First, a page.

Wednesday, as always, marks the restarting of the football portion of the week. The players are back in the building and the team is getting ready for Sunday’s game against the Philadelphia Eagles. This means things like meetings, film study, and, of course, practice. At some point after this afternoon’s practice, I’ll post my thoughts on what I’ve seen and — if today is like most other days — someone will ask why, if the team looks so good in practice, they’ve looked so very drab in the games. I haven’t yet been able to answer this question to my own satisfaction, let alone yours, but at least I can take comfort in knowing it’s not just me.
Clinton Portis‘s radio appearance yesterday on ESPN980 wasn’t nearly as provocative as last week’s, but there was one answer that I found particularly interesting. Toward the end of the segment, Brian Mitchell asked Portis exactly why a quality practice might not translate to the game. Here’s his answer.
- “You know, when you have those good weeks of practice, when you go out and practice, it’s calls. You go over the calls and the scheme, you see the blitz looks you’re gonna get and you go over the chips you’re gonna make. Then you go on the field and you execute it, it looks great and you feel good about it.
“But when you step on that field with the live bullets, then it’s on. You’ve got a guy leaning on your leg and another guy jumping and trying to dropkick you and everything else going on, things change. Balls get tipped, balls get batted, receivers get pressed at the line, running backs get hit … so, a lot of things change at full speed.
“Once you’re going full speed, all of a sudden you’ve got — you know, the scout team’s not trying to make plays [in practice]. The scout team is giving the looks for what the opposing team’s gonna do, and they’ve got to look at the cards and figure out, okay, this is what they’re trying to do.
“When you go out there in the week and you play that team, they know what they’re doing, and it’s not always the look that you thought you was getting or what you prepared for in this line so I don’t always work out for what you planned.”
Just to clarify his reference to “cards” there: say the scout team offense is in. Their job is to portray the opponent’s offense, so before each play they gather in a huddle facing one of the coaches, who literally holds up a card illustrating a play that the upcoming opponent has run. The card shows what the scout team is supposed to run, including where each player lines up, any pre-snap motion or shifts or anything like that. They study the card for a few seconds, about the length of an ordinary huddle, and then line up and replicate the look and the play for the first-team defense.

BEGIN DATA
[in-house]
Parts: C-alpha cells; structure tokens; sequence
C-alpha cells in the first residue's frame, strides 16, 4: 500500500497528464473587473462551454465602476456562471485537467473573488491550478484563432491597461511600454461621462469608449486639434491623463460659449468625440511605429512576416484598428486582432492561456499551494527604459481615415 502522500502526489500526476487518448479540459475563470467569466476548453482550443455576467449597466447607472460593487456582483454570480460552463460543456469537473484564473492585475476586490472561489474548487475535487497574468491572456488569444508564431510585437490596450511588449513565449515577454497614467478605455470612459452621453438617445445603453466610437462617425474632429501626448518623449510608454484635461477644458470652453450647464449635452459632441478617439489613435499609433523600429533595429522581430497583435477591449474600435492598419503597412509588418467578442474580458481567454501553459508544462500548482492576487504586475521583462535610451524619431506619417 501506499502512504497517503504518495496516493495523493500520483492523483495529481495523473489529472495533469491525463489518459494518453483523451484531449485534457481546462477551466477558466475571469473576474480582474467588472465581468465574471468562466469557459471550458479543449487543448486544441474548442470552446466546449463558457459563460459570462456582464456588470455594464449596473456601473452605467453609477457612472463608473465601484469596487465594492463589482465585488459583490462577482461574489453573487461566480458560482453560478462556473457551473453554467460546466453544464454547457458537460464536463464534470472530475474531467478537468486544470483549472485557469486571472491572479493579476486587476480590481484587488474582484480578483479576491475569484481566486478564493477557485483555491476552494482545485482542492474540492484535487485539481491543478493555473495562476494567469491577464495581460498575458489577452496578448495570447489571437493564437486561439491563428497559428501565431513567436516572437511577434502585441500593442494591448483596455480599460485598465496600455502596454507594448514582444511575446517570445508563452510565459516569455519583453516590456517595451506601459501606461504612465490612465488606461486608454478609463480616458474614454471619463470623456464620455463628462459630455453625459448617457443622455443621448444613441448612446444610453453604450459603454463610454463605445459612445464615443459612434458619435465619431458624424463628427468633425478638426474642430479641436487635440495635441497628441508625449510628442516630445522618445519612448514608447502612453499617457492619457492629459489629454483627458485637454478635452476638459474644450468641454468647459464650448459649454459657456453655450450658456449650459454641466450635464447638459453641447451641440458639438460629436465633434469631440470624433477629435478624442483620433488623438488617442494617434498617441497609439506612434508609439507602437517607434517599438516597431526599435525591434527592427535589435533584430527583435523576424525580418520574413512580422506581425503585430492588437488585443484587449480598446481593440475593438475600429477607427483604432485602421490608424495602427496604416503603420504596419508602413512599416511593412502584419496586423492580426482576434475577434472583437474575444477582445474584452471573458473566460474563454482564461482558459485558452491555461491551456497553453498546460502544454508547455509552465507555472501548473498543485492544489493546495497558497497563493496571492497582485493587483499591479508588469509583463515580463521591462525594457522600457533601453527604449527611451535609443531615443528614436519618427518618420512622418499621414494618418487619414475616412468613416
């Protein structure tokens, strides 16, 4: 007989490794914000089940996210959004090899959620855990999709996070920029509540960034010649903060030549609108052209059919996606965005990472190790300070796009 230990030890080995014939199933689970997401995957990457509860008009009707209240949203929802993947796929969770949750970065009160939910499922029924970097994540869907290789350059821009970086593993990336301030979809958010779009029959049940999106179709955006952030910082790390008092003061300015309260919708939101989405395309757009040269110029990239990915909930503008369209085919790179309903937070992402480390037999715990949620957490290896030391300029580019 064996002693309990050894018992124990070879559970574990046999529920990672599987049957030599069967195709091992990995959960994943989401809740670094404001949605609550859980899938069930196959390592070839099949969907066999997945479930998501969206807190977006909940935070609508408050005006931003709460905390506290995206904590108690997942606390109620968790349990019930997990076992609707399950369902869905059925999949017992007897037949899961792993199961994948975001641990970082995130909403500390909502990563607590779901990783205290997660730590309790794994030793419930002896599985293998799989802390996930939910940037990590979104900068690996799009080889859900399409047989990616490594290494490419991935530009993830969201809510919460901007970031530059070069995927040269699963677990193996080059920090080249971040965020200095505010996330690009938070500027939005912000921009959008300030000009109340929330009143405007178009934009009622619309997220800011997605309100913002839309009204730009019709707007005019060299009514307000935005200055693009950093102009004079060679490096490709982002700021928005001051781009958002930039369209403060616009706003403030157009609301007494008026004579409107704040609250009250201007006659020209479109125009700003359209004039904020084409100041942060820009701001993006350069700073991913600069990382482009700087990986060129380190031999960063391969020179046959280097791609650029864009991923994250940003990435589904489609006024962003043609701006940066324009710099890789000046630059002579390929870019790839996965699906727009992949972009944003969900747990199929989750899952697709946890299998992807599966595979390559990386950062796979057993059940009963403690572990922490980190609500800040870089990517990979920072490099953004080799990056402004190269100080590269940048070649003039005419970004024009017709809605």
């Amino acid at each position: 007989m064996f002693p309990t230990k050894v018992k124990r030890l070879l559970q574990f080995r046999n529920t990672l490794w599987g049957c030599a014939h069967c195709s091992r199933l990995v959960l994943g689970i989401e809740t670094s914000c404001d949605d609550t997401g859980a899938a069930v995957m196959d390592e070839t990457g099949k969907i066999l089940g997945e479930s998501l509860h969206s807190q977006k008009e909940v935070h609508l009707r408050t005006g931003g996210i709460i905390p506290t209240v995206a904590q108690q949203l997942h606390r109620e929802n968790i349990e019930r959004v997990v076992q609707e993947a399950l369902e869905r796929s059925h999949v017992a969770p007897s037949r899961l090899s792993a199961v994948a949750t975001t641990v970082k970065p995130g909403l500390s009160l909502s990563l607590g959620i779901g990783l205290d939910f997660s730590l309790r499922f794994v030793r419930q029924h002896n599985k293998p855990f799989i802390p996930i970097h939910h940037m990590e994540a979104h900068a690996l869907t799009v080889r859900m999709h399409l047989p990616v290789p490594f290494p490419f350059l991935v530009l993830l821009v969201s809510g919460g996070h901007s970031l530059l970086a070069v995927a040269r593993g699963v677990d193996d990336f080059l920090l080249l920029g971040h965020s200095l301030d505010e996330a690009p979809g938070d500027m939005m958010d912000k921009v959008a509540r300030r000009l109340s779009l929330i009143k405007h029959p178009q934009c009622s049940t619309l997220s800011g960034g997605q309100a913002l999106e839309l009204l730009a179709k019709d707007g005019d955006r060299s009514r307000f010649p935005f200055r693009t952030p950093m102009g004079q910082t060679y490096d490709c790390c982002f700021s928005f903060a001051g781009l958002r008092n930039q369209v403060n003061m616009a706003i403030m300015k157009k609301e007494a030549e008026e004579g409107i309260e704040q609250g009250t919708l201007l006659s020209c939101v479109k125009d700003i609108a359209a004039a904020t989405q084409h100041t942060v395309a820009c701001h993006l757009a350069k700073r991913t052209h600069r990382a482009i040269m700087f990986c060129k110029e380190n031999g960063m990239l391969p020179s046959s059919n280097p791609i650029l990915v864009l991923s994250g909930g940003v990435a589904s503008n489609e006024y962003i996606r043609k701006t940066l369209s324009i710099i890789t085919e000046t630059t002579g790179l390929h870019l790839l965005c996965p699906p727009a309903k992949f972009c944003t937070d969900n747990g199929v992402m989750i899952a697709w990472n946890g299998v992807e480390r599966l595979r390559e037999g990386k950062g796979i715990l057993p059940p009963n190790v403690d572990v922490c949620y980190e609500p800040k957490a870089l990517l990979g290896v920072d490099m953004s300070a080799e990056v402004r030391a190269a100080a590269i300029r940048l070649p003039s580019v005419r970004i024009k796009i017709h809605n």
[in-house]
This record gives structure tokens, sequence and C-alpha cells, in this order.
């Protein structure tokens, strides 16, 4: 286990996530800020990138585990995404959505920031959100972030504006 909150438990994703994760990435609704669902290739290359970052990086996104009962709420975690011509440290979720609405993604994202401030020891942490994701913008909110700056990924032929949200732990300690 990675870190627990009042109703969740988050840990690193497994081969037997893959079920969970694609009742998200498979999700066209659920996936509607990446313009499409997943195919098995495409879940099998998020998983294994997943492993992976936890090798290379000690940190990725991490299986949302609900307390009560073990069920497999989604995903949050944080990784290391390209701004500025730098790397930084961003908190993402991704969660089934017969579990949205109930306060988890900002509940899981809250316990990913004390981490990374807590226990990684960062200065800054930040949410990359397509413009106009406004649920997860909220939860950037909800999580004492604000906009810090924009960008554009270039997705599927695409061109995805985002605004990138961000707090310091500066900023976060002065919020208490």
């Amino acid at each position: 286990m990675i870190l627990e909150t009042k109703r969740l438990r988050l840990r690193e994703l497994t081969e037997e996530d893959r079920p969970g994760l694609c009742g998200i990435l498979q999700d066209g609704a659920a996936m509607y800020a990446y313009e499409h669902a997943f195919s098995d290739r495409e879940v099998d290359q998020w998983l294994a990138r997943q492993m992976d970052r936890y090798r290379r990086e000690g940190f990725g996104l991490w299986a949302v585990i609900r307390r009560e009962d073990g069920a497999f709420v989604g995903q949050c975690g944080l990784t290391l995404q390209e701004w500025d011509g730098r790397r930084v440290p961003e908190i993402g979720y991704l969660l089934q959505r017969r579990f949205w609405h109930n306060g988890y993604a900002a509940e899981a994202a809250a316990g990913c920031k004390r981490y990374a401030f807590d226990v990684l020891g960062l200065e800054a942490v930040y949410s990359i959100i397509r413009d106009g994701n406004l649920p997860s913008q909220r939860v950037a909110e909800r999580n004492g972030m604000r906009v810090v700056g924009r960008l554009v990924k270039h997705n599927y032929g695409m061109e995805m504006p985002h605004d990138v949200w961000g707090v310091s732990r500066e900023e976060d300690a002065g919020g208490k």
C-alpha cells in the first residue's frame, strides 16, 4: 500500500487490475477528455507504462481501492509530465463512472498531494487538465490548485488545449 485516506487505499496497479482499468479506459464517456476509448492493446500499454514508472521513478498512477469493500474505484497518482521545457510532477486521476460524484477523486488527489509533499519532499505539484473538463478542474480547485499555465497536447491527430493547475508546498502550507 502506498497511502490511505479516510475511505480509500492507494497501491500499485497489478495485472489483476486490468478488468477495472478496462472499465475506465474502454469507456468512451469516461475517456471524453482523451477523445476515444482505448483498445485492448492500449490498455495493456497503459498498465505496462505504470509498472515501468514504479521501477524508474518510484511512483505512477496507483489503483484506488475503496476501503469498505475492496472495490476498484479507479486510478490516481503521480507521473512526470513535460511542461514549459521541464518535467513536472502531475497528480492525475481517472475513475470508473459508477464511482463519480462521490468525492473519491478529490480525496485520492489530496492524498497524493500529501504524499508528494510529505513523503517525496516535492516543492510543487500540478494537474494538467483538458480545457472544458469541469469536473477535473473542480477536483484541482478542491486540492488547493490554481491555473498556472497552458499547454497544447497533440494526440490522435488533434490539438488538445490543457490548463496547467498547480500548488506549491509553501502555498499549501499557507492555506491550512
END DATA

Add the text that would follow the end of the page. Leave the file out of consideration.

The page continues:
Anyhow, it was a major relief for me that I’m not the only who thinks practice is going well, and I’m not the only one who is perplexed when the team looks so different in the game.
In fact, Coach Zorn also expressed similar sentiments last week, buried in an answer about how he might change his preparation for the Bengals game.
After addressing the direct question, he noted, “We’ve had a couple really good weeks of practice. So if I had to say that I was worried because we didn’t have a very good practice — I haven’t been able to say that, truthfully. I’m just surprised we have lost the games we’ve lost, because in practice the guys are working hard, I’m not begging for effort or anything like that.”
So if you read my practice update later, and you wonder why the team you see on Sundays doesn’t look like what I’ve described … just know that you’re not alone.